The tax, which expires in September, would need a two-thirds vote to extend -- an unlikely prospect, Republicans said, now that the Healthy Families program will close down.

"With reimbursement rates so low, few doctors and even fewer specialists participate" in Medi-Cal, said Sen. Anthony Cannella, R-Ceres. "The result is a wait time for care that puts these children at risk for greater sickness or even death."

Democrats scoffed at what they said was a rare outpouring of empathy for the poor and even rarer support of a tax.

"You can't fool people with selective outrage," Steinberg said. "You have to have consistency to your point of view."

There was little debate over the changes in CalWORKs, which call for a two-year limit for families to collect cash assistance rather than the four years in current law. Some exceptions will be allowed, as counties were given the discretion of granting extensions six months at a time to those who live in high unemployment areas, are making progress in drug treatment or other programs or need more treatment for problems such as learning disabilities.

Democrats also pushed through, on a 24-15 vote, a bill that places Brown's tax initiative on the top of the list of November ballots.

"This is a cynical last minute move to push it to the top to somehow get a few percentage points advantage before angry voters get to the bottom of the list," said Sen. Doug LaMalfa, R-Rocklin, noting that Brown's tax initiative otherwise would have been in the No. 8 slot.

Steinberg defended the move, saying that election law requires that constitutional amendments originated in the Legislature to be placed at the top of ballots.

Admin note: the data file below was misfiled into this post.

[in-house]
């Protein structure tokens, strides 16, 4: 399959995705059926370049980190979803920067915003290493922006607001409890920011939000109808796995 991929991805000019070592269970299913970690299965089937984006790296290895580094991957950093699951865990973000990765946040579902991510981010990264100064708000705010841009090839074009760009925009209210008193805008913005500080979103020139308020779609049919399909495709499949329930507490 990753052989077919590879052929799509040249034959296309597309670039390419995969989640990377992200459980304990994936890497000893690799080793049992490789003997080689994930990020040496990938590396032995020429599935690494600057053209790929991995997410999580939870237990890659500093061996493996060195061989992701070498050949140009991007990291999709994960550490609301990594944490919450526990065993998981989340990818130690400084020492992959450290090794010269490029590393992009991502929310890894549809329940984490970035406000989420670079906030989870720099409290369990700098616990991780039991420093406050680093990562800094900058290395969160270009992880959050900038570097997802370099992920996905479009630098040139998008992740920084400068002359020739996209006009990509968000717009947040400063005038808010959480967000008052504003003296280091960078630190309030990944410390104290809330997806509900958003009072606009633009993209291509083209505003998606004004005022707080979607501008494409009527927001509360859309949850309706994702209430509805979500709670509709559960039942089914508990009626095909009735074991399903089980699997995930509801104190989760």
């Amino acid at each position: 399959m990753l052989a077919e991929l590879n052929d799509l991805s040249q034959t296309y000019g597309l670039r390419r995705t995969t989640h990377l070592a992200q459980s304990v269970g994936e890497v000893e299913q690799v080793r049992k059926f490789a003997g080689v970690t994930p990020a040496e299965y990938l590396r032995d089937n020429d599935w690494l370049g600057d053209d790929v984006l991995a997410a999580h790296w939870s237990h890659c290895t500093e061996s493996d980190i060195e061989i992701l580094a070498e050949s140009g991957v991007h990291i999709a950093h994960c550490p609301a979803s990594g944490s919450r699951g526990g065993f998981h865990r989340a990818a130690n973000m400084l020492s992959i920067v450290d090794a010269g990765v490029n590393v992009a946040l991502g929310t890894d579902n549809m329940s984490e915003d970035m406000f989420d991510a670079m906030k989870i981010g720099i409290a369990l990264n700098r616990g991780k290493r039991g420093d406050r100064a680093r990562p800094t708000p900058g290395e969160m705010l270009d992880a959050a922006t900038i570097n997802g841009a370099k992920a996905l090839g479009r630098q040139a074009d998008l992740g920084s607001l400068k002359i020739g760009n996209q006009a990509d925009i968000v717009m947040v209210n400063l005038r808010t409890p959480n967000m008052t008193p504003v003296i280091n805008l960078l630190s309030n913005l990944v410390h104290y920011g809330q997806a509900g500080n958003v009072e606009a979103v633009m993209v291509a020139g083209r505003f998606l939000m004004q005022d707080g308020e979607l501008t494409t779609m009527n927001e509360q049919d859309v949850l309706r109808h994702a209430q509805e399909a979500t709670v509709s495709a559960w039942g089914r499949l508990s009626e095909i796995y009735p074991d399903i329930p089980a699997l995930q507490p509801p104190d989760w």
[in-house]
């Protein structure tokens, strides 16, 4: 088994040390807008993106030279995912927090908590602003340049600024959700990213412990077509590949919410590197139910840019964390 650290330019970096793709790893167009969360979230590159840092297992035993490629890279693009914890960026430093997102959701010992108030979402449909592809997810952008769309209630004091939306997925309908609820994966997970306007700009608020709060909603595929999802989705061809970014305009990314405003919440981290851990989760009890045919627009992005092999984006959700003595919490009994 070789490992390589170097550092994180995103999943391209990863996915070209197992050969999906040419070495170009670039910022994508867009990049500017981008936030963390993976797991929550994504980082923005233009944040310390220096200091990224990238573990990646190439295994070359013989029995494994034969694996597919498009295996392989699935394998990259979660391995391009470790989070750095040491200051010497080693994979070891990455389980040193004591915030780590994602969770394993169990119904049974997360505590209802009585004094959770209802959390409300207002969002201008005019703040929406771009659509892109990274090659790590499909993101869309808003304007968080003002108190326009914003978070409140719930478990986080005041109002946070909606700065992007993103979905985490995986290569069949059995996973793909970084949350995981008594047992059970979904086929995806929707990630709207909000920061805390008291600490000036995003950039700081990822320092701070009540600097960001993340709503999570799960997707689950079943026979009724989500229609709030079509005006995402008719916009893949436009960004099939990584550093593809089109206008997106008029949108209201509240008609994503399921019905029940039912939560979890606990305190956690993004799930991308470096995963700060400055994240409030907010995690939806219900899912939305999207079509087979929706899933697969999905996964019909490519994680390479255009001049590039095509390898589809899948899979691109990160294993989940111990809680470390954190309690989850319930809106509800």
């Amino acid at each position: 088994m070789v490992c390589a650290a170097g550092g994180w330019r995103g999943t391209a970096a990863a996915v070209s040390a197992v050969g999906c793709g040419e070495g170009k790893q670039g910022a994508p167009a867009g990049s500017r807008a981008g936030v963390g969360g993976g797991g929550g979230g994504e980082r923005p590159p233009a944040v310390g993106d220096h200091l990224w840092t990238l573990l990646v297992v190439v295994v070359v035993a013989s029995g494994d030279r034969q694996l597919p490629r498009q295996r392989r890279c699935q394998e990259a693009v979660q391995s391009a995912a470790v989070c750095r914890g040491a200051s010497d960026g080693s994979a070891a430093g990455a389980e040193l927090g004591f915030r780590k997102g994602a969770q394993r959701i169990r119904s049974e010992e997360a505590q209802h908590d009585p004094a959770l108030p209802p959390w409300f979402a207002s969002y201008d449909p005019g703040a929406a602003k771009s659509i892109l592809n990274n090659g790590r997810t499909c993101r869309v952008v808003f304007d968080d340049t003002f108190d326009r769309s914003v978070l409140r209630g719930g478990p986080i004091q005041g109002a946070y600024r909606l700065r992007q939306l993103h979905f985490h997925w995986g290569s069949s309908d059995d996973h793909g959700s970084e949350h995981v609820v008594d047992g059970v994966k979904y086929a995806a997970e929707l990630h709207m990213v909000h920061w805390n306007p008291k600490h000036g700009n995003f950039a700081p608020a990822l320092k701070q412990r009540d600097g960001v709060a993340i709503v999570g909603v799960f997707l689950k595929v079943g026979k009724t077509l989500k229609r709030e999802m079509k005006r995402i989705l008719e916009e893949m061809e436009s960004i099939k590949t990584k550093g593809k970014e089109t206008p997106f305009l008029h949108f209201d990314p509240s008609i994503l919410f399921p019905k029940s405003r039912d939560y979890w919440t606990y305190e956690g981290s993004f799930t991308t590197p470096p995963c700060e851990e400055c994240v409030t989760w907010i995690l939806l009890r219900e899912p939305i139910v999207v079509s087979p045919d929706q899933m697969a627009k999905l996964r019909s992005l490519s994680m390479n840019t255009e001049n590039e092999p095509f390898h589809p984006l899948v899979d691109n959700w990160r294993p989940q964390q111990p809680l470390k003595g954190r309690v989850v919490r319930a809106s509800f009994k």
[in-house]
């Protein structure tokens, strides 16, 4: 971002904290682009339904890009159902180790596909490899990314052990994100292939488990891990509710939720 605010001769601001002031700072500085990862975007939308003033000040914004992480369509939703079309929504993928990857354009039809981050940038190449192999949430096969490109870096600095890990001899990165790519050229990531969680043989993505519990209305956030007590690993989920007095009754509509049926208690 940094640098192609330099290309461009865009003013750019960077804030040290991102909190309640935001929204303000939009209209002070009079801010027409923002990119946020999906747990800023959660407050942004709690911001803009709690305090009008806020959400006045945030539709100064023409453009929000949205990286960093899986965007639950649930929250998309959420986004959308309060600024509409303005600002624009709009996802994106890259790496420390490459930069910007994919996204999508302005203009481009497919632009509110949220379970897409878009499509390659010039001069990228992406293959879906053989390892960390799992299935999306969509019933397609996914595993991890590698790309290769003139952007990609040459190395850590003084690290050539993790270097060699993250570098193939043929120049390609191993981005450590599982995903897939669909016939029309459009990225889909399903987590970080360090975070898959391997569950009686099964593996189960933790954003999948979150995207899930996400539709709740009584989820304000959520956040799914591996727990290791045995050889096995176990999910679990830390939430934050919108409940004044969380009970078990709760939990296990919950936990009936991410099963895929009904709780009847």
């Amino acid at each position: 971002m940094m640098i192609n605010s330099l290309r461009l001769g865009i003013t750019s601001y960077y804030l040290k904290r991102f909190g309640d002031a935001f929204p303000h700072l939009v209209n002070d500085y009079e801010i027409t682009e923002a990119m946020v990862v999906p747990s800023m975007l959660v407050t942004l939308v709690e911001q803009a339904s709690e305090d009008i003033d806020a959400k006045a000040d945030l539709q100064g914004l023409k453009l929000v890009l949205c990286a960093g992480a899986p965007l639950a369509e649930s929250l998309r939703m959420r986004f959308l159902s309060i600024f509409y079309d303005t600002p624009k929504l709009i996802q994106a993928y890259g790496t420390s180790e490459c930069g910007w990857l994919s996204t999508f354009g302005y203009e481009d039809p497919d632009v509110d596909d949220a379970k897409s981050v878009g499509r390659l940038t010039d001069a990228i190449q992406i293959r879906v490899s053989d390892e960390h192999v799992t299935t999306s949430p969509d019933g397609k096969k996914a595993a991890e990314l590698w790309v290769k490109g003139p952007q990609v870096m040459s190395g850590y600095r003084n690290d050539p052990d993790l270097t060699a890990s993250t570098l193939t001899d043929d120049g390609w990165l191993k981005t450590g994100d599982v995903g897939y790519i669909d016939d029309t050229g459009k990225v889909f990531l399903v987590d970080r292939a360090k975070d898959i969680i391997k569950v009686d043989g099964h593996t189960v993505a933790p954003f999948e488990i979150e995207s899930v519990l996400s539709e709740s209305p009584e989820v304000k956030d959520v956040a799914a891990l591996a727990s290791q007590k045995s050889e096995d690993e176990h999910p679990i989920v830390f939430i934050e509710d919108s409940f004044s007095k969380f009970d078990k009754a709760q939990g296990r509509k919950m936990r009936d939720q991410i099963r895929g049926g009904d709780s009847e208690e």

The proposal to save all state parks from closure would build on the nonprofit partnerships created through the California Parks Foundation and their nonprofit partners; encourage parks to become more entrepreneurial and allow more personnel flexibility; and allocate up to $41 million in existing funding to parks.

Some political analysts believe Brown ordered the park closures less as a means of saving money and more as a means of making middle-class voters feel the pain of the state's budget crunch. But administration officials have rejected the idea that Brown has a vested political interest in seeing parks closed.

Among the Bay Area and Central Coast parks facing closure are Candlestick Point State Recreation Area in San Francisco, Gray Whale Cove State Beach and Twin Lakes State Beach in Santa Cruz County.

Staff writer Josh Richman contributed to this report. Contact Steven Harmon at 916-441-2101. Follow him at Twitter.com/ssharmon. Read the Political Blotter at IBAbuzz.com/politics.

Will State Parks be saved?
  • Legislation by state Sens. Joe Simitian, D-Palo Alto, and Noreen Evans, D-Santa Rosa, is aimed at saving dozens of state parks from closing next month. It was passed Wednesday by the state Legislature as part of a series of budget bills, but it was unclear Wednesday night whether Gov. Jerry Brown would veto the proposal.
  • The plan would build on the nonprofit partnerships created through the California Parks Foundation and their nonprofit partners; encourage parks to become more entrepreneurial and allow more personnel flexibility; and allocate up to $41 million in existing funding to parks.
  • Among the Bay Area and Central Coast parks facing closure are Candlestick Point State Recreation Area in San Francisco, Gray Whale Cove State Beach and Twin Lakes State Beach in Santa Cruz County.
  • Bay Area parks removed from the closure list in recent months include Portola Redwoods State Park near La Honda; Henry W. Coe State Park, near Morgan Hill; Samuel P. Taylor and Tomales Bay state parks in Marin County; Benicia Capitol State Historic Park in Solano County; and Castle Rock State Park and Santa Cruz Mission State Historic Park in Santa Cruz County.